- René Burri 1953–2014
- Photograph, gelatin silver print on paper
- Image: 524 × 348 mm
- Presented by Pierre Brahm 2015
Ministry of Health by Architect Oscar Niemeyer, Rio De Janeiro, Brazil, 1960 is a black and white gelatin silver print on paper. Taken from an elevated position, the photograph depicts clusters of people walking or standing on the ground below. While two women walk diagonally across the composition, their long shadows trailing behind them, a group of three men stand to the centre left. The ground on which they walk is marked by streams of criss-crossing reflected light. This effect is the result of the column-like stilts and glass panelling of Niemeyer’s Ministry of Health building. This photograph, along with Worker for Nordeste Shows his Family the New City Designed by Oscar Niemeyer on Inauguration Day, Brasilia, Brazil, 1960 1960, printed 2014 (Tate P14308), is part of a series in which Burri photographed the work of the modernist architect Oscar Niemeyer. Burri returned to the project over a period of several years, documenting the construction of Brazil’s new capital city Brasilia as it was built from scratch, focusing firstly on its planning and construction and then on the function and use of the new spaces in everyday life. Burri’s use of both bird’s eye and worm’s eye views and his attention to the effects of light and shadow created by architectural form are reminiscent of techniques used by modernist photographers in the early twentieth century.
This image is part of a portfolio of twenty-seven prints, selected and compiled by Swiss photographer René Burri as a cohesive group shortly before his death in 2014. The selection spans his sixty-year career and includes a number of his best known black and white works, as well as a group of lesser known colour works. The portfolio was printed by Burri in 2014 and this copy is number three in an edition of five plus one artist’s proof. It contains fourteen black and white gelatin silver prints and thirteen colour C-prints, highlighting Burri’s diverse use of light and shadow alongside his experimental use of colour. Although predominantly known for his black and white work, Burri often travelled with two cameras, switching between them to capture images in both colour and black and white. This was a progressive approach at the time, when colour photography was generally only used in advertising or for commercial practices. Burri revisited his archive of colour images later in his career and published the monograph René Burri: Impossible Reminiscences in 2013 as a decisive examination of this work.
Burri is most famous for his work as a member of the photojournalism agency Magnum Photos and the portfolio includes images produced in this context from projects in Brazil, Egypt, Lebanon, East Germany, China and South Korea, as well as an iconic image of Cuban revolutionary leader Che Guevara taken in Havana in 1963. The young Burri was introduced to Magnum by fellow Swiss photographer Werner Bischof and began working with the agency first as an associate in 1955, becoming a full member in 1959. His extensive career encompassed a wide variety of photographic practices, bridging the gaps between documentary, reportage, street photography and the photo-essay and portraiture, architecture and landscape. He often worked on press assignments and personal projects simultaneously, building a varied portfolio of work in both black and white and colour.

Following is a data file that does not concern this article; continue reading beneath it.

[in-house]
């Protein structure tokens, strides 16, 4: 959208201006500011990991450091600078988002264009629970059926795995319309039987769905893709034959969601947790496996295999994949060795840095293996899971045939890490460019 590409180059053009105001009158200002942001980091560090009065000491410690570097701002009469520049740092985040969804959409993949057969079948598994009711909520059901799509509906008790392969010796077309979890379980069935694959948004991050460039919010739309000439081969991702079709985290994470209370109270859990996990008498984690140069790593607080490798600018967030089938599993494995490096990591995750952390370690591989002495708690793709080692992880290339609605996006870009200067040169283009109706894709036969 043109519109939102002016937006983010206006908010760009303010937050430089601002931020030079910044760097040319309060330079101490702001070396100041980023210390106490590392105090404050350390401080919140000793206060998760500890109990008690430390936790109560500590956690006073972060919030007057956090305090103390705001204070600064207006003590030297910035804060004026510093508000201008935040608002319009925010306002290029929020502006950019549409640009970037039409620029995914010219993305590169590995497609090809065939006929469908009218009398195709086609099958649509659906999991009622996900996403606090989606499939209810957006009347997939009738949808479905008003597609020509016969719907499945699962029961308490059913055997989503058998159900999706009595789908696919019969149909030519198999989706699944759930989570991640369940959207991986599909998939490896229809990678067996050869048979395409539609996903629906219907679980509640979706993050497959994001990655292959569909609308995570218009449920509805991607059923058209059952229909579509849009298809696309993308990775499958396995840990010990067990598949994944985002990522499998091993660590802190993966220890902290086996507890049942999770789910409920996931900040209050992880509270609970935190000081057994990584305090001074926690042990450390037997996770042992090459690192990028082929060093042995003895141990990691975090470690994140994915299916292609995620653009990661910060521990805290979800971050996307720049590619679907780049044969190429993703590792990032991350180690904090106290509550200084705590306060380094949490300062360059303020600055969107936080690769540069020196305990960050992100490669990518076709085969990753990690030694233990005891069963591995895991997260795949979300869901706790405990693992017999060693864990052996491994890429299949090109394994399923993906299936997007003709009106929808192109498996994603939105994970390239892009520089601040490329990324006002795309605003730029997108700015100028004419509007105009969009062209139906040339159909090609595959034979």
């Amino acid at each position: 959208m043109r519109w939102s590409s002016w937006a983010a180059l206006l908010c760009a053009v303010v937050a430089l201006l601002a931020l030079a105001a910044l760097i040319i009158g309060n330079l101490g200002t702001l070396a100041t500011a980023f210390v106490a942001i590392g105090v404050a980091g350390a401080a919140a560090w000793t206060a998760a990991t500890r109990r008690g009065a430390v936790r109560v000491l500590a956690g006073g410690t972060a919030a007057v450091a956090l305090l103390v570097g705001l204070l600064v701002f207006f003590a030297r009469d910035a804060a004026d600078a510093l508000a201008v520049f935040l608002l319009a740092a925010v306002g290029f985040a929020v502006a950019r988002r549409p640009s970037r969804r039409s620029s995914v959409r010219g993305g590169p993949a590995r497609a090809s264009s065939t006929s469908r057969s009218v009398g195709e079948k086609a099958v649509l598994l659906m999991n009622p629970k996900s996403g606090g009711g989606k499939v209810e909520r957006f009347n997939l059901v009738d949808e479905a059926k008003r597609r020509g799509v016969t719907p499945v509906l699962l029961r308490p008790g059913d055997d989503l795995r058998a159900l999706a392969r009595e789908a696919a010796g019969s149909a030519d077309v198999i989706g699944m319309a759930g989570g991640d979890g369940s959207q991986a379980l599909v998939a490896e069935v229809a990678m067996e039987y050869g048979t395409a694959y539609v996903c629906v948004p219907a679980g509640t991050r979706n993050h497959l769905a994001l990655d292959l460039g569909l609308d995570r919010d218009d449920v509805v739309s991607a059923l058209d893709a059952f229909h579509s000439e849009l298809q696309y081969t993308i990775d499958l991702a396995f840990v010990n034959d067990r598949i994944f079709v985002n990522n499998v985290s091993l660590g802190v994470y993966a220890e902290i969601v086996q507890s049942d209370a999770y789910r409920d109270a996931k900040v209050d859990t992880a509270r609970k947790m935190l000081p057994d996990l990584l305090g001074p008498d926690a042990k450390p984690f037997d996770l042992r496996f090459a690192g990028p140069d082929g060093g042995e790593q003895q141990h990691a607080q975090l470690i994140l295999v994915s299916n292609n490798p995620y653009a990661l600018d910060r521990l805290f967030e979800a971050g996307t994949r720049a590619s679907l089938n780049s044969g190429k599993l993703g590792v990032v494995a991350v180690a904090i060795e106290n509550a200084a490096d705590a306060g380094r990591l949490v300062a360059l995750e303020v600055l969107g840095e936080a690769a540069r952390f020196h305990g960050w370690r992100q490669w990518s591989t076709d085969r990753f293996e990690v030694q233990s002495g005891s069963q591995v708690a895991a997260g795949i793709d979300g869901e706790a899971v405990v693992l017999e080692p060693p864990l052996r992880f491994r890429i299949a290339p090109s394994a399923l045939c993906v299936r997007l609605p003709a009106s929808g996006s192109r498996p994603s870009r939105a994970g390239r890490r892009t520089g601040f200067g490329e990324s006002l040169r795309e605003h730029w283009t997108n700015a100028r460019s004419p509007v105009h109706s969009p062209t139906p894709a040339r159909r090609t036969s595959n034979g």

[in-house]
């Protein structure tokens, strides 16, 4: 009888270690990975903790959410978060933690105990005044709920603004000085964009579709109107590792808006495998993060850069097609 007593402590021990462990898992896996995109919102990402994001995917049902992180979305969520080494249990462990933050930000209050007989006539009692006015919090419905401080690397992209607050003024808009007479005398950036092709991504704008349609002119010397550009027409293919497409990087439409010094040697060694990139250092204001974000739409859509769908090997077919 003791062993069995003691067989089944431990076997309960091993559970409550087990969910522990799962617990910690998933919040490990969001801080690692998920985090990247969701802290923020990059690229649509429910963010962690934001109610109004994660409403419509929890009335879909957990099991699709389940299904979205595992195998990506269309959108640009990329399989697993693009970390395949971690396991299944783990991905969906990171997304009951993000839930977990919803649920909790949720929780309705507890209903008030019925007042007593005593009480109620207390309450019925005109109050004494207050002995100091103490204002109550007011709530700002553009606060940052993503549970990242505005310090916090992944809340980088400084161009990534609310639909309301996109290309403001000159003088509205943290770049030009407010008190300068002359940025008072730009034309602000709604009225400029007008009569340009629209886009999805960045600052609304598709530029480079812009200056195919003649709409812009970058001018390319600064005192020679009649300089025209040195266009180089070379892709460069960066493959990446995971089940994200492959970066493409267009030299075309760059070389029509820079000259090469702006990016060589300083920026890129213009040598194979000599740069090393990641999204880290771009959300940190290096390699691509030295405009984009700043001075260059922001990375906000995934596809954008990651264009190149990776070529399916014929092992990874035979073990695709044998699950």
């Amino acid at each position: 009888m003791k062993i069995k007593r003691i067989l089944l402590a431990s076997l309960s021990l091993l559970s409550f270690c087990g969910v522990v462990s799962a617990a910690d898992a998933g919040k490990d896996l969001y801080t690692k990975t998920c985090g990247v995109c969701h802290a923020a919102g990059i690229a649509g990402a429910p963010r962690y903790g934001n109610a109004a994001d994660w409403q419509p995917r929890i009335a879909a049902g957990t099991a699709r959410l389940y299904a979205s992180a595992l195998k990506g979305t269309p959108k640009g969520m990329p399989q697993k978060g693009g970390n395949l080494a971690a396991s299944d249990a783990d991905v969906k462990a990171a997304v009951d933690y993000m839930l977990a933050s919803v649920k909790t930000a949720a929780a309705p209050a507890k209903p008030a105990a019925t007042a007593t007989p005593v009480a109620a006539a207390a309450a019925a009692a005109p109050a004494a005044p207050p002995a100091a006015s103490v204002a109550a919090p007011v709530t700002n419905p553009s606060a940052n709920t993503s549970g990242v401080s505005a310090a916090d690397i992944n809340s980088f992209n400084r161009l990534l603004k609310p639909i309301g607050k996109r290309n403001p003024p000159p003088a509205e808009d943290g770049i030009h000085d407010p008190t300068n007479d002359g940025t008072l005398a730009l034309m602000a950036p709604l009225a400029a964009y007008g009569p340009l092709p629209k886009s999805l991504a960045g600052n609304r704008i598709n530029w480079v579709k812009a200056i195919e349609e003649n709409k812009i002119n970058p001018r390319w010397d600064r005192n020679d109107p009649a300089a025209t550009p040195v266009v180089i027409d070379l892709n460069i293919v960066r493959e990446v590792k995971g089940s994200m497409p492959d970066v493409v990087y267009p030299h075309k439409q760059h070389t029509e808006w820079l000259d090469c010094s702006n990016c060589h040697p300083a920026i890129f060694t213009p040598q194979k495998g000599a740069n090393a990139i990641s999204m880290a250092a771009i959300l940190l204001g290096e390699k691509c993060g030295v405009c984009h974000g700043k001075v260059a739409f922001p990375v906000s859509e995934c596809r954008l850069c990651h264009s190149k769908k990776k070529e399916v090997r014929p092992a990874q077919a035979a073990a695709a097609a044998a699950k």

Poster of Che Guevara, 1993 1993, printed 2014 (Tate P14327) is a colour photograph documenting a deteriorating and peeling street poster celebrating the twenty-fifth anniversary of the Cuban revolution. The poster uses a famous portrait of Che Guevara smoking a cigar which Burri himself had originally taken in 1963. The original portrait was captured when Burri accompanied an American journalist working for Look magazine to a three-hour-long interview at the Ministry of Industry in Havana, Cuba. The image went on to become an iconic symbol of the leader and has been appropriated many times for a wide range of political and commercial uses. When remembering the encounter, Burri commented that the lighting in the room was very dark as Che did not want to open the blinds; he also remembered that during the long meeting Guevara did not once acknowledge the presence of the camera, never making direct eye contact with Burri’s lens. The inclusion of this photograph in the portfolio – an image of one of Burri’s earlier pictures in a different context – highlights the photographer’s self-reflexive engagement with his work and his subjects throughout his career.
Hans-Michael Koetzle, René Burri Photographs, London 2003.
Hans-Michael Koetzle, René Burri: Impossible Reminiscences, London 2013.
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